The Anne Steacy Counselling Initiative will support on-site counselling for students.

Posted on December 15, 2015

Young Um

The University of Toronto’s Trinity College will be enhancing its health and wellness program and providing on-site mental health counselling and support services for students, thanks to the generous support of its alumni.

Dr. Anne Steacy, who graduated in 1976 has donated $1.5 million to establish the Anne Steacy Counselling Initiative, which will support core staffing in the area of mental health and wellness, including on-site counselling for students.

“Supporting students goes beyond providing an excellent educational experience – healthy development of the whole person is crucial if we are to enable our students to fulfill their enormous potential. Nothing is more important in this regard than mental health and wellness,” said Mayo Moran, provost and vice-chancellor, Trinity College.

“Dr. Steacy identified the importance of this need and was critical to shaping the vision of the program,” Moran said. “We are so grateful for her leadership and commitment to the student experience. Trinity College is fortunate to have such a wonderful partner in supporting the well-being of our students.”

Steacy envisioned a counselling program as a way to provide a safety net for students.

“Not everyone can be a ‘Flying Wallenda’ – performing on a tightrope without a net. It can be horribly lonely up there,” said Steacy, who credits Professor Pat Bruckmann being a part of her safety net when she was at Trinity.

“Through the new initiative, Trinity will be able to help students who may feel overwhelmed due to an ingrained pressure to perform perfectly all the time or have lost balance in certain aspects of their life.”

Steacy inspired other alumni to lend their support; Michael Royce and Sheila (Northey) Royce, who both graduated in 1968, have committed $250,000 to Trinity’s Health and Wellness program.

“We recognize that, if Trinity is to remain the centre of true excellence it has long been, it must provide comprehensive support to its students to allow them to take full advantage of the Trinity experience. We believe this initiative will constitute a central pillar of that support,” the Royces said.

Financial support from these alumni “will allow the College to develop unique and ambitious programming in the area of health and wellness,” Moran said. “Implementing this program will be one of the most important things we do at Trinity College, and it never would have happened without the generous support from our alumni.”

Research from U of T’s Report of the Provostial Advisory Committee on Student Mental Health and the Centre for Addiction and Mental Health (CAMH) confirms the urgency of mental health needs among university students. In recent years, Trinity students have also identified the need for more robust health and wellness supports, particularly counselling, and they have taken action.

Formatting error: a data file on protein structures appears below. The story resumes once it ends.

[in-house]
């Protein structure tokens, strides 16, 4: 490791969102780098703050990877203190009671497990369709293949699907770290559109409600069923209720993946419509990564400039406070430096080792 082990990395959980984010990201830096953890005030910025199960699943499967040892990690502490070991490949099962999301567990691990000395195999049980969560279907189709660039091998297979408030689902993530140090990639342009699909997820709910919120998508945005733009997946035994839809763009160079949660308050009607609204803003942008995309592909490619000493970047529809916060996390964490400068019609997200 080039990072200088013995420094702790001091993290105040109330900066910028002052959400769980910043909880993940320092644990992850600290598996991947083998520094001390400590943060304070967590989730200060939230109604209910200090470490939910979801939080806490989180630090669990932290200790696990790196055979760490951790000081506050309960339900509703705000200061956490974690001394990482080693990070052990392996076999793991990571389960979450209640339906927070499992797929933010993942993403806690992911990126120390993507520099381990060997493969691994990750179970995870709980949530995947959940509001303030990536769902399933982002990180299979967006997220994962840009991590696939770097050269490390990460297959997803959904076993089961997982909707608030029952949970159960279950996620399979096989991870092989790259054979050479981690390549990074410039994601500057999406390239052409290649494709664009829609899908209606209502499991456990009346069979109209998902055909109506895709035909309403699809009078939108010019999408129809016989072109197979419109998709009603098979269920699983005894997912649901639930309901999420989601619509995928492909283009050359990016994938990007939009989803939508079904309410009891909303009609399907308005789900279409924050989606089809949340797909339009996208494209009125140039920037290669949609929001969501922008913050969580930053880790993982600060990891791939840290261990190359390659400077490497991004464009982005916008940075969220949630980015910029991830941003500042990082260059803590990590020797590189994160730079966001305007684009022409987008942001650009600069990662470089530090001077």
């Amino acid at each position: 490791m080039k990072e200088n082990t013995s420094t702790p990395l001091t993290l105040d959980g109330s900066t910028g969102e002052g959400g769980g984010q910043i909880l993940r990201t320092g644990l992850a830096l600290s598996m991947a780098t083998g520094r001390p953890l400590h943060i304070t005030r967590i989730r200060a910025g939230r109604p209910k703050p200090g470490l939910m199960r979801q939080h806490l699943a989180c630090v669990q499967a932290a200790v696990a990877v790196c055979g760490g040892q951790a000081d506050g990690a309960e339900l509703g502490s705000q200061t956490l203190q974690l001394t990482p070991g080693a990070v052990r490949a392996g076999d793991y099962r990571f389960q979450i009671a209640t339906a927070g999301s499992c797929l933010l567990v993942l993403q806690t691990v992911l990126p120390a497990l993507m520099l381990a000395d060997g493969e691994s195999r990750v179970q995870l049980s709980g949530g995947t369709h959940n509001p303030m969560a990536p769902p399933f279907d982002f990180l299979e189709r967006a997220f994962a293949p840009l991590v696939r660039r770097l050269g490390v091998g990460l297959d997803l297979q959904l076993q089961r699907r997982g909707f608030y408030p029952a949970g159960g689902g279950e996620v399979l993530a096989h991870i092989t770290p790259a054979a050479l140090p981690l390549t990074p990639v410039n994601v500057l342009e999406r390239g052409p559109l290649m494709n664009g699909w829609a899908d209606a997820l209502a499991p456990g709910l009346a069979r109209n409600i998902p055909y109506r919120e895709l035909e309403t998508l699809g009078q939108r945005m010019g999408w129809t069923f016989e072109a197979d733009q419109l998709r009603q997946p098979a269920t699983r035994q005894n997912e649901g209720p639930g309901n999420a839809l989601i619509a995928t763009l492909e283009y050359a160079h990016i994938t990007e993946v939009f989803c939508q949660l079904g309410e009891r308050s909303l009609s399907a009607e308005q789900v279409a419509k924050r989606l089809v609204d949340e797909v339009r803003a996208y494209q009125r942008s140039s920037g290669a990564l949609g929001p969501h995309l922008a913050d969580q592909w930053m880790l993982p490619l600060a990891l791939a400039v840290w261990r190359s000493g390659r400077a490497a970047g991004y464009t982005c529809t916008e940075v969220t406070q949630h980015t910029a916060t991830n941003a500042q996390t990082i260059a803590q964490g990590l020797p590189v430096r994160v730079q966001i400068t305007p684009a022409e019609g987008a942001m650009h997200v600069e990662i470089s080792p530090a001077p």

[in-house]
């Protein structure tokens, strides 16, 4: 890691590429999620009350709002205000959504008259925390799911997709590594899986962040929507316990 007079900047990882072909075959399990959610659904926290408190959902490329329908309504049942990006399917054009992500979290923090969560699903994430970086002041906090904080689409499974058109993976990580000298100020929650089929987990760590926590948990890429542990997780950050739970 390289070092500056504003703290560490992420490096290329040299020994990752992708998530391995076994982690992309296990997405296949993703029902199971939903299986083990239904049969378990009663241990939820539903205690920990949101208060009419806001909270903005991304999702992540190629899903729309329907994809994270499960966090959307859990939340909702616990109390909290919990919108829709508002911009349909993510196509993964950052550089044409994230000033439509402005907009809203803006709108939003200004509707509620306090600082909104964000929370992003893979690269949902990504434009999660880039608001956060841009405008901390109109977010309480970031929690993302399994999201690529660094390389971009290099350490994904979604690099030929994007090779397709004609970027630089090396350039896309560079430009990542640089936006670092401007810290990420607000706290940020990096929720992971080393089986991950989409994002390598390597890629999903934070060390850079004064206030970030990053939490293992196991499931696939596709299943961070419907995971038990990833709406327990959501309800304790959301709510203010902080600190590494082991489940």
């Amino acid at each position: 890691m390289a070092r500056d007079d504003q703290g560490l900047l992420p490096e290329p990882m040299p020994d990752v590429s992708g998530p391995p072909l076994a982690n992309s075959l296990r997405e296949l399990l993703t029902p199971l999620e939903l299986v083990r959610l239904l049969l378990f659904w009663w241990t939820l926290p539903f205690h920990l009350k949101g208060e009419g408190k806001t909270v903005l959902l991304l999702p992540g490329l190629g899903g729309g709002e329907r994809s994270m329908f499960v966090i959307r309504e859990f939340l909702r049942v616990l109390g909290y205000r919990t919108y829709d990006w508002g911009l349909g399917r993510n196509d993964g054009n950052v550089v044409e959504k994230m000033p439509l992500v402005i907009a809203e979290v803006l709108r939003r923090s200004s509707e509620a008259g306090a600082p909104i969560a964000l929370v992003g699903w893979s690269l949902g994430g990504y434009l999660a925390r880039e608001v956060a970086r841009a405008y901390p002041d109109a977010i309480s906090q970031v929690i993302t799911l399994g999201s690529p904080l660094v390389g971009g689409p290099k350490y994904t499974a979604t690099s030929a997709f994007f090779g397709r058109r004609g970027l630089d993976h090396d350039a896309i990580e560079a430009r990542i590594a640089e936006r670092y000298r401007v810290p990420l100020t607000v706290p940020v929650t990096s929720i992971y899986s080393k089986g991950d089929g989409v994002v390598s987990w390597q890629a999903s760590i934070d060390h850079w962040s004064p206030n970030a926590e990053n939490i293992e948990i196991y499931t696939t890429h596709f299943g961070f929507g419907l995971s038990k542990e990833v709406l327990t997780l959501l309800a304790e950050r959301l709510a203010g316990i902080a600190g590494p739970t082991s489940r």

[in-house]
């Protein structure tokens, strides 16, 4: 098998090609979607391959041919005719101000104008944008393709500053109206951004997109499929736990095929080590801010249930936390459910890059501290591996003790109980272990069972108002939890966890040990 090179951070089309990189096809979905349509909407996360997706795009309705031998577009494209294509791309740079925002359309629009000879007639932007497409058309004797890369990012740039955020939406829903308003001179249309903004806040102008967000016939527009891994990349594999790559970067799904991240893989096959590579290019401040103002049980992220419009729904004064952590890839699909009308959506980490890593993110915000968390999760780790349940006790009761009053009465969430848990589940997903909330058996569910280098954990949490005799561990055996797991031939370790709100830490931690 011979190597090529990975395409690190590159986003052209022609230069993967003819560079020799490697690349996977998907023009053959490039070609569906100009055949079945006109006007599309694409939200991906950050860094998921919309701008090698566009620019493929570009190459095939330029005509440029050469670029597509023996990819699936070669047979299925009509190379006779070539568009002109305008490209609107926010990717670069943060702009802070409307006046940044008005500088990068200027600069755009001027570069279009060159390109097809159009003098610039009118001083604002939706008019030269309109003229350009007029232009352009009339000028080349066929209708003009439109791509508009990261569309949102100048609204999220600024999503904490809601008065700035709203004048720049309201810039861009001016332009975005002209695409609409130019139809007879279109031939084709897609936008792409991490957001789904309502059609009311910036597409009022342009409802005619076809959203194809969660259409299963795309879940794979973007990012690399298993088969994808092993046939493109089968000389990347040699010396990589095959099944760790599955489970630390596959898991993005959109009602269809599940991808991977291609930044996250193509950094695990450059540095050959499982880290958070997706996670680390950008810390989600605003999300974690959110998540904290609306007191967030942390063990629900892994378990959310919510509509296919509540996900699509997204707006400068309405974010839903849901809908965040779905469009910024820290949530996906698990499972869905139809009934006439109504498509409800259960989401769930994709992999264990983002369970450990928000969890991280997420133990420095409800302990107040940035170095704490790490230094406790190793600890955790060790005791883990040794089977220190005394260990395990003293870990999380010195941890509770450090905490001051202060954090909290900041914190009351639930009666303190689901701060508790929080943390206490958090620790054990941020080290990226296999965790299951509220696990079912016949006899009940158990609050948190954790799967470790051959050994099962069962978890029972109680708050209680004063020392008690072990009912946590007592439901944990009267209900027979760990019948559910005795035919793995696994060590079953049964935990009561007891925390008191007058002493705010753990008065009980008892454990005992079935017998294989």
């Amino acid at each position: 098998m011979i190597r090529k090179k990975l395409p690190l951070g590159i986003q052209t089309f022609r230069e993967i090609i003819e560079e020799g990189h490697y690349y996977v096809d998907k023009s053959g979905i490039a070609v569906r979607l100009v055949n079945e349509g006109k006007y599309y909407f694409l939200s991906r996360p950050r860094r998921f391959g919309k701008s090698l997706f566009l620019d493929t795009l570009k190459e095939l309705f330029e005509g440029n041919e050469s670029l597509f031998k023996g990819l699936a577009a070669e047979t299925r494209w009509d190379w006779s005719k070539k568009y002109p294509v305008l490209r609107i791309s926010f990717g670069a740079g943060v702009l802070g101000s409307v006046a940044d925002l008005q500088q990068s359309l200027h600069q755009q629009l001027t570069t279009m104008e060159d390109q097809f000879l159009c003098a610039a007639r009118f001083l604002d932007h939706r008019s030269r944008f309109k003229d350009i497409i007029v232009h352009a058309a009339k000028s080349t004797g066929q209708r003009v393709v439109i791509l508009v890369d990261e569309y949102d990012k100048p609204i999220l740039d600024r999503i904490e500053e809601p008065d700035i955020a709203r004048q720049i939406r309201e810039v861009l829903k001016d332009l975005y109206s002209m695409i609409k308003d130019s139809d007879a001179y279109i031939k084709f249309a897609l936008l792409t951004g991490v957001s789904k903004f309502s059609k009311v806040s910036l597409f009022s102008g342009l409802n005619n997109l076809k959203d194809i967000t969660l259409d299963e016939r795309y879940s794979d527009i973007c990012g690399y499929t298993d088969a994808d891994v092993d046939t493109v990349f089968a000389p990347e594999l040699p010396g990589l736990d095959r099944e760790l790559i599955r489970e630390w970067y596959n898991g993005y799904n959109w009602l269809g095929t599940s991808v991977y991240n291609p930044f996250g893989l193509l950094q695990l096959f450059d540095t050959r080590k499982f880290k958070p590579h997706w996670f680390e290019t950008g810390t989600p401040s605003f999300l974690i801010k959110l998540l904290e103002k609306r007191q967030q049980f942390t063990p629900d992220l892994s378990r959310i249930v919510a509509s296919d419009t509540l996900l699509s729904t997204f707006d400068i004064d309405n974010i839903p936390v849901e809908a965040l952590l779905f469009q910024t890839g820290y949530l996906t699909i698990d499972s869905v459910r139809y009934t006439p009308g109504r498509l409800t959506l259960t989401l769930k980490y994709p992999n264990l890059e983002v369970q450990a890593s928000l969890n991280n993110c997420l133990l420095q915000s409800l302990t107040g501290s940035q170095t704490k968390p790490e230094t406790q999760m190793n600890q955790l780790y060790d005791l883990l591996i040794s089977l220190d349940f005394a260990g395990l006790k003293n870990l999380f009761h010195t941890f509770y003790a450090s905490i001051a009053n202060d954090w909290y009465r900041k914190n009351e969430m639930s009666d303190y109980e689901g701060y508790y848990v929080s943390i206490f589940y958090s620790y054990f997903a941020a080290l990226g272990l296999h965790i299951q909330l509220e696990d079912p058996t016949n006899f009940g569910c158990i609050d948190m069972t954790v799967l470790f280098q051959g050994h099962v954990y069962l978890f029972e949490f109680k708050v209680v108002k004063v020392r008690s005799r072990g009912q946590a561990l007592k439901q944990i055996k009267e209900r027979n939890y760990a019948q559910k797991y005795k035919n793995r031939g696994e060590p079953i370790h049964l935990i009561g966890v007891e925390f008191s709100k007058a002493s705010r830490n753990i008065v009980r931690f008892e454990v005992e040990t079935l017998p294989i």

During the last academic year, the student body approved a self-imposed levy to raise approximately $9,000 annually to help support the Health and Wellness program at the College.

Fourth-year Trinity student (and recently announced Rhodes Scholar) Kaleem Hawa knows how important on-site counselling services will be for students.

“When Trinity’s students authorized an annual student fee to help the College pay for an embedded counsellor, it sent a strong message that this is incredibly important to our community,” said Hawa, who served as chair of the College’s student government in 2014-2015 and as undergraduate representative on U of T Provost Cheryl Regehr’s Mental Health Committee.

“This is an amazing example of how the student voice can work in conjunction with administrative champions like Provosts Moran and Regehr to serve as a catalyst for improving mental health service delivery on campus. This will have an impact on Trinity’s students for years to come.”

The Anne Steacy Counselling Initiative will enable the College to hire a full-time person to provide one-on-one support and mental health and wellness education and training. This professional will work with College, U of T and community resources, including Trinity’s embedded on-site clinical counsellor, registered psychologist Christine Cabrera, who joined Trinity in September. Cabrera is a specialized, U of T health and wellness-trained counsellor.

Ongoing support from leaders of U of T’s division of Health and Wellness has also helped shape Trinity’s new health and wellness programming.

“Placing the counsellor outside of the clinical setting and into the community will increase access for students who may otherwise not seek out the professional support they need and help to de-stigmatize the act of asking for help,” said Janine Robb, executive director of health and wellness at the downtown Toronto campus.

“Supporting students’ needs by pairing prevention and capacity-building with counselling services, Trinity’s new program will serve as a model for other colleges and faculties to adopt across the U of T campus.”